Cheese Chase is a maze arcade game running on a custom board developped and published by Art & Magic (our team), manufactured by Themes (Deltatec) and distributed by NOVA in Europe.
How it all started
Of mice and doors
The development of Stone Ball was now at full speed, I met with an independant game designer (whose name I forgot I'm afraid) in an Arcade Games exhibition in Paris. We talked a lot and he told me about a personnal project he was working on. I found the concept pretty interesting and asked him if he could show us some demo.
A few weeks later, he came to our offices in Belgium with a prototype of the game running on MS-DOS. There was this clever idea about rotating doors in a maze that could be blocked by entities or obstacles on the other side.
We thought it was an interesting game mechanic, and with some improvements and added production values, a game based on this mechanic could have the potential to be turned into a nice arcade game.
Christian, our marketing and business development Director began negociating with the guy, and soon told us we could start working on the game as he was about to reach an agreement with him. We started researching new ideas to expand the concept.
Yann Robert was very busy on Stone Ball, and Yves Grolet had just finished working on our internal painting and animation tool 'E-Motion', Yves would then be the lead programmer on the game. Yves came-up with new game mechanics and developped a special in-game editor to quickly create dozens of levels based on a system of tiles. This was mandatory as the total production time was limited to 6 month (of which only 3 months for the actual software development).
In my art department, we started looking to develop a universe to put the game into. I had comics about funny rats living in a post-apocalyptic world, and I thought rats would be nice baddies for the game, from there came the idea of the mouse and then setting up the maze for it looking for cheese became quite obvious.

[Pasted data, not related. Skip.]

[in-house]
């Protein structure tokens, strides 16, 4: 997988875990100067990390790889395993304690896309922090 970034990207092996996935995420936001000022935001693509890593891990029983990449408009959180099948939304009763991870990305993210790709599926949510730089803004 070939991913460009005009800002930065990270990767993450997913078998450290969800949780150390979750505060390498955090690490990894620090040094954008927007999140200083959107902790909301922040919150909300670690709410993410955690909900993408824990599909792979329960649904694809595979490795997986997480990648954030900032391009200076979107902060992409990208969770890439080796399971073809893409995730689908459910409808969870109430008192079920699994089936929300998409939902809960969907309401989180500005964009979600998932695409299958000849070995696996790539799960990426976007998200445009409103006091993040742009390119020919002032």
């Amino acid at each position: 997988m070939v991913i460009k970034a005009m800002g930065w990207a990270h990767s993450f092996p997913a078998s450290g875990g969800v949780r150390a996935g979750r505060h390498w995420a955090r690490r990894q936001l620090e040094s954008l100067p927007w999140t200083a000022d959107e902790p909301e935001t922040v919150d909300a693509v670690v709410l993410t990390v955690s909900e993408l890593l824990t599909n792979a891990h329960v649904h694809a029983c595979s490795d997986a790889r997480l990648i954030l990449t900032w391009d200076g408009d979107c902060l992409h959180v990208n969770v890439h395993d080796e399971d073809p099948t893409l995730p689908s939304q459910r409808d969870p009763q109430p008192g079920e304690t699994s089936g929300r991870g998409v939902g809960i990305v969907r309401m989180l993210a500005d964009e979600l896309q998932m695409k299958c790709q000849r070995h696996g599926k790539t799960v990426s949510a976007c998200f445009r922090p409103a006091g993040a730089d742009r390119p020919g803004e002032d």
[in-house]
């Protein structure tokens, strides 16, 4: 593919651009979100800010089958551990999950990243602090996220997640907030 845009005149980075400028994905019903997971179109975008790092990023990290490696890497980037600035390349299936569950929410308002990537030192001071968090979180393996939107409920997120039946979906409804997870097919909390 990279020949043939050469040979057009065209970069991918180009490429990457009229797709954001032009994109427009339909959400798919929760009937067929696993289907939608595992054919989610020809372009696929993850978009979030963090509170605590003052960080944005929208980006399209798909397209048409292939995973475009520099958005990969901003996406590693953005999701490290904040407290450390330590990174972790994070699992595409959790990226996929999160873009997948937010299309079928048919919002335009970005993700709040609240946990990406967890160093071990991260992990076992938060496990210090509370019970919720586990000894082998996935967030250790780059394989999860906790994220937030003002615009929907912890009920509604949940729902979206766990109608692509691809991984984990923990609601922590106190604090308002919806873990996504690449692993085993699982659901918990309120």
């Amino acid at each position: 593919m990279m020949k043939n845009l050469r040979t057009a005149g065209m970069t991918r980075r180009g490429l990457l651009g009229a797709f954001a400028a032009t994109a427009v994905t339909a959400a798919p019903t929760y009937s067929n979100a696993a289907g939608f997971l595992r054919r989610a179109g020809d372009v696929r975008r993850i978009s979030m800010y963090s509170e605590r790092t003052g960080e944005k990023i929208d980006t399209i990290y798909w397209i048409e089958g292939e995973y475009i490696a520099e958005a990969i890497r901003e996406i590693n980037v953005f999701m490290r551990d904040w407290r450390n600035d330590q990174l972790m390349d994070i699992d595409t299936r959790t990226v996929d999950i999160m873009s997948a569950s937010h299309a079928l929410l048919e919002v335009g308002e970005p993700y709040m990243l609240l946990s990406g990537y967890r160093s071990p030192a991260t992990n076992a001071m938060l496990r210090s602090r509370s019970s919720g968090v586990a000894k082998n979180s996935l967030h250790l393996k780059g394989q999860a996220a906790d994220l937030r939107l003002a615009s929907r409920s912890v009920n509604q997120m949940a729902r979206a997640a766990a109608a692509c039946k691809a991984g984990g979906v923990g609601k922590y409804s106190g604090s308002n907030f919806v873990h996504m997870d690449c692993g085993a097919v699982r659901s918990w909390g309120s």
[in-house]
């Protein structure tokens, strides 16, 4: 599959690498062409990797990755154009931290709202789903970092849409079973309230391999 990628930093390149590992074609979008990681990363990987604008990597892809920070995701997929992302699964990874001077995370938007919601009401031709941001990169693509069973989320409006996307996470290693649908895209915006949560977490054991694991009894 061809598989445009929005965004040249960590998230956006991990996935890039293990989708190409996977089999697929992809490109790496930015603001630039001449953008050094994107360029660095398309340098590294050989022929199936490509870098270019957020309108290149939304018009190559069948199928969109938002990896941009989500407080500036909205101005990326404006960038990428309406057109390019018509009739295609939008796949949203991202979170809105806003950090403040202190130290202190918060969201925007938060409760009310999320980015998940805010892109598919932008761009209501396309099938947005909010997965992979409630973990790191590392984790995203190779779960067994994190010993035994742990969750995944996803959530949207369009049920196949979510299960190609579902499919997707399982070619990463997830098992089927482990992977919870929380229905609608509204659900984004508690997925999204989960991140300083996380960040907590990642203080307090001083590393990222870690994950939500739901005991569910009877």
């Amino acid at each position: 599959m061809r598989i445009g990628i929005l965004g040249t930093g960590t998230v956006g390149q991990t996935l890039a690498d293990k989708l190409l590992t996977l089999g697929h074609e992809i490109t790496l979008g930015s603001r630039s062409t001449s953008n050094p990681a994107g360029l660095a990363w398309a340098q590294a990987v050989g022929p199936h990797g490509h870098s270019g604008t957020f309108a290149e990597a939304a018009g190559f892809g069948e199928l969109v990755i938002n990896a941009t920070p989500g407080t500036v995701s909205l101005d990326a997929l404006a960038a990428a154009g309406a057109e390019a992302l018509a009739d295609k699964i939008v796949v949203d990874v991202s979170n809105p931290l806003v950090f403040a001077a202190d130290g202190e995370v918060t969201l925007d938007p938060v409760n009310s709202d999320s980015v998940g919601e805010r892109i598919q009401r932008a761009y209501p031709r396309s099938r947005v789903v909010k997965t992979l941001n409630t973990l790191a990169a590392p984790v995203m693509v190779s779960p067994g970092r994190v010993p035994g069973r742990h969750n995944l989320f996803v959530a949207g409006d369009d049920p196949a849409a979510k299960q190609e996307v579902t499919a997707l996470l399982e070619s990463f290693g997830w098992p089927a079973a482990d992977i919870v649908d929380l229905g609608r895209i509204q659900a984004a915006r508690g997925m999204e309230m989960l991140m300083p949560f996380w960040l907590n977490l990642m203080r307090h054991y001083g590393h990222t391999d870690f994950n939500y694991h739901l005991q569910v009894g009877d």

We tried to accomodate to this new project by balancing workload between some of the artists. Iwan Scheer would do the character design and animation, Thierry Faymonville would work on the animation cleanup and coloring, while Michael Defroyennes would create the tile-based environments.
This was quite an easy development. No particular difficulties, a reasonably mature technology, simple concepts, and a small scope. However, at about half the development course, we heard the original designer of the concept had an argument with Christian over his implication in the project. To our astonishment, we heard he had been removed completely from the project. We, at the development team, were really feeling bad about this (me first as I was the one who had made this collaboration possible).
We left Christian with the responsibility of the dispute and moved on with the development. It was true our game now had little to do with the original MS-DOS demo we had been shown, but the original mechanic was still there, and the game would simply not have existed without it.
The game got released on time and on budget and we never heard of the original designer.